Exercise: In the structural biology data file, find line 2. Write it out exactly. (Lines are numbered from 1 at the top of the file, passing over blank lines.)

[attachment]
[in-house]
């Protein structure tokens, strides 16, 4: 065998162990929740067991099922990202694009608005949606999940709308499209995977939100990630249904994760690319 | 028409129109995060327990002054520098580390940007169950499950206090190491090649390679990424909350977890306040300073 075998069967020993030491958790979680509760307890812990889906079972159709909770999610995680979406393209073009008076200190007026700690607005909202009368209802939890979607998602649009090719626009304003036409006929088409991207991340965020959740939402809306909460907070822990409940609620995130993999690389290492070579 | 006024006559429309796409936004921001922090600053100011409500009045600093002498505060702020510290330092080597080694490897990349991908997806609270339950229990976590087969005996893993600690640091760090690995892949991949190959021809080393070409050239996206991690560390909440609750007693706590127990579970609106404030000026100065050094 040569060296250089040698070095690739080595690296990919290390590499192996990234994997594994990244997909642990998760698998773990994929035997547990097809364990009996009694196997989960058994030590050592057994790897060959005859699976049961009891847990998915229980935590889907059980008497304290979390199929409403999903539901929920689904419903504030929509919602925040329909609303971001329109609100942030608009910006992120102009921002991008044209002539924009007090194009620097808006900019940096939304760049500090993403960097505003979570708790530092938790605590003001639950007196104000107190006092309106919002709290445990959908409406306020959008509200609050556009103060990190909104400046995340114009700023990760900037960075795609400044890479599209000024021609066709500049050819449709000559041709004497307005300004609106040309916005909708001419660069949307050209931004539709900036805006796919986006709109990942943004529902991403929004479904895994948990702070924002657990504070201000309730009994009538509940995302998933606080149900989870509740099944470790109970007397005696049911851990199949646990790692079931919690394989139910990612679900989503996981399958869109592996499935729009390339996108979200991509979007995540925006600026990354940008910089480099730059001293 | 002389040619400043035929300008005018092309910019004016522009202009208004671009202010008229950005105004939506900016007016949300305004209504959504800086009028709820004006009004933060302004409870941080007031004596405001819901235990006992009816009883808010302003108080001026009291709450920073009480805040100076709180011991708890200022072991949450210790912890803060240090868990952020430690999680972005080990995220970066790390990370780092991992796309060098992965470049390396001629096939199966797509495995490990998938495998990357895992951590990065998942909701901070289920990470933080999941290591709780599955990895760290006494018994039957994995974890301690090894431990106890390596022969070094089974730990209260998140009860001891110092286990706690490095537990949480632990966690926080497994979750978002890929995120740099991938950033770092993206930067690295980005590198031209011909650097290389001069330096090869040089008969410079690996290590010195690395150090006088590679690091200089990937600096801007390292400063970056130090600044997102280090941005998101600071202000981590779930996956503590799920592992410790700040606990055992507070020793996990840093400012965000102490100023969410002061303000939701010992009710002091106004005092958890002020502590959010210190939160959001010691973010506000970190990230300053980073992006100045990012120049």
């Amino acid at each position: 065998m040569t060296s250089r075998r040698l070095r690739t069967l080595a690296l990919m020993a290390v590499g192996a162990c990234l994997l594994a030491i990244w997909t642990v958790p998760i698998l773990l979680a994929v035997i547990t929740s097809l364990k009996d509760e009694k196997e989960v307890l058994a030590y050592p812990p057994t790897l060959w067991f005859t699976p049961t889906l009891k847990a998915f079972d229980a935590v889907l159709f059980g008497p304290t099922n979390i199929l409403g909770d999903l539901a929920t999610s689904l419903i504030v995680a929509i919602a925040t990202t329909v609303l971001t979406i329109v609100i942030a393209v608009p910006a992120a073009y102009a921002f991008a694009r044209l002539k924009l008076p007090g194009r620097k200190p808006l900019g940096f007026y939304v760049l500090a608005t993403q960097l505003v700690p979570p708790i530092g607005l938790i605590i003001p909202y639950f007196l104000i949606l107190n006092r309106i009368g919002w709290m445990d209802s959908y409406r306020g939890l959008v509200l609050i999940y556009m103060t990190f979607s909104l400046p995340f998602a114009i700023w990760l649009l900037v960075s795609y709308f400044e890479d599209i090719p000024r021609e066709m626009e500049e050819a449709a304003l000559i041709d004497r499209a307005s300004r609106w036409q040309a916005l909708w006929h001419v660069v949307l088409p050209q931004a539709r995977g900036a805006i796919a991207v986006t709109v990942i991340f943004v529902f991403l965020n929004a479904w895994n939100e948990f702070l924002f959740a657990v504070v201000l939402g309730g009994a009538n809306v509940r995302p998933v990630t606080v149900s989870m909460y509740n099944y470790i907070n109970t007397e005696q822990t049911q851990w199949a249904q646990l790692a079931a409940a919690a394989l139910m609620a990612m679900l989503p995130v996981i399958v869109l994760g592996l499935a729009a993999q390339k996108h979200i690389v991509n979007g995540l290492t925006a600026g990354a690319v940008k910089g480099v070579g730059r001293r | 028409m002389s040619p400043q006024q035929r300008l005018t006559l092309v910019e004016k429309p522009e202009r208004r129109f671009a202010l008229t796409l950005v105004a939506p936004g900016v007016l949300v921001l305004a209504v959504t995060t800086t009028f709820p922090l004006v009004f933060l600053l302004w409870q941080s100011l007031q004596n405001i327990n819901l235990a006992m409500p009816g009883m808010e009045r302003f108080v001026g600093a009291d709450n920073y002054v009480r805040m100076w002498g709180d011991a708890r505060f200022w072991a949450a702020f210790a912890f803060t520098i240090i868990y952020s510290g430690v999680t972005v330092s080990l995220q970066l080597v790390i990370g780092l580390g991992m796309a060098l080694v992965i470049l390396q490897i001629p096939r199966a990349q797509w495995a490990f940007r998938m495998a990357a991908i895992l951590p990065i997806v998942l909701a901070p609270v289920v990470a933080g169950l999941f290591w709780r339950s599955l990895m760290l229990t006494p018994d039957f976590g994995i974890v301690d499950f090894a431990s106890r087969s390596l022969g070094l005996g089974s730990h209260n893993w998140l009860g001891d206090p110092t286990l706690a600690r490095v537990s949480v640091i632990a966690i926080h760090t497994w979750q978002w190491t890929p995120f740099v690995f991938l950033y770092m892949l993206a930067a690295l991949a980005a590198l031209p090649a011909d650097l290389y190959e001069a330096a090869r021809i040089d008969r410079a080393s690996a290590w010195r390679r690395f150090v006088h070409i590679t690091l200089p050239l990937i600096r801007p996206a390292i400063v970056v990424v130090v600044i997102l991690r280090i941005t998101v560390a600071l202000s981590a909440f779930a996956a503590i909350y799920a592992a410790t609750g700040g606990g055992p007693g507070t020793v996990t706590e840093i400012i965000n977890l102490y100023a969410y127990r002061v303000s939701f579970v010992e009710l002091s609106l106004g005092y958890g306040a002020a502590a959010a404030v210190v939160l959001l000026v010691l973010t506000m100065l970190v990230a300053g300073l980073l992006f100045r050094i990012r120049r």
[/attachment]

């Protein structure tokens, strides 16, 4: 065998162990929740067991099922990202694009608005949606999940709308499209995977939100990630249904994760690319 | 028409129109995060327990002054520098580390940007169950499950206090190491090649390679990424909350977890306040300073 075998069967020993030491958790979680509760307890812990889906079972159709909770999610995680979406393209073009008076200190007026700690607005909202009368209802939890979607998602649009090719626009304003036409006929088409991207991340965020959740939402809306909460907070822990409940609620995130993999690389290492070579 | 006024006559429309796409936004921001922090600053100011409500009045600093002498505060702020510290330092080597080694490897990349991908997806609270339950229990976590087969005996893993600690640091760090690995892949991949190959021809080393070409050239996206991690560390909440609750007693706590127990579970609106404030000026100065050094 040569060296250089040698070095690739080595690296990919290390590499192996990234994997594994990244997909642990998760698998773990994929035997547990097809364990009996009694196997989960058994030590050592057994790897060959005859699976049961009891847990998915229980935590889907059980008497304290979390199929409403999903539901929920689904419903504030929509919602925040329909609303971001329109609100942030608009910006992120102009921002991008044209002539924009007090194009620097808006900019940096939304760049500090993403960097505003979570708790530092938790605590003001639950007196104000107190006092309106919002709290445990959908409406306020959008509200609050556009103060990190909104400046995340114009700023990760900037960075795609400044890479599209000024021609066709500049050819449709000559041709004497307005300004609106040309916005909708001419660069949307050209931004539709900036805006796919986006709109990942943004529902991403929004479904895994948990702070924002657990504070201000309730009994009538509940995302998933606080149900989870509740099944470790109970007397005696049911851990199949646990790692079931919690394989139910990612679900989503996981399958869109592996499935729009390339996108979200991509979007995540925006600026990354940008910089480099730059001293 | 002389040619400043035929300008005018092309910019004016522009202009208004671009202010008229950005105004939506900016007016949300305004209504959504800086009028709820004006009004933060302004409870941080007031004596405001819901235990006992009816009883808010302003108080001026009291709450920073009480805040100076709180011991708890200022072991949450210790912890803060240090868990952020430690999680972005080990995220970066790390990370780092991992796309060098992965470049390396001629096939199966797509495995490990998938495998990357895992951590990065998942909701901070289920990470933080999941290591709780599955990895760290006494018994039957994995974890301690090894431990106890390596022969070094089974730990209260998140009860001891110092286990706690490095537990949480632990966690926080497994979750978002890929995120740099991938950033770092993206930067690295980005590198031209011909650097290389001069330096090869040089008969410079690996290590010195690395150090006088590679690091200089990937600096801007390292400063970056130090600044997102280090941005998101600071202000981590779930996956503590799920592992410790700040606990055992507070020793996990840093400012965000102490100023969410002061303000939701010992009710002091106004005092958890002020502590959010210190939160959001010691973010506000970190990230300053980073992006100045990012120049």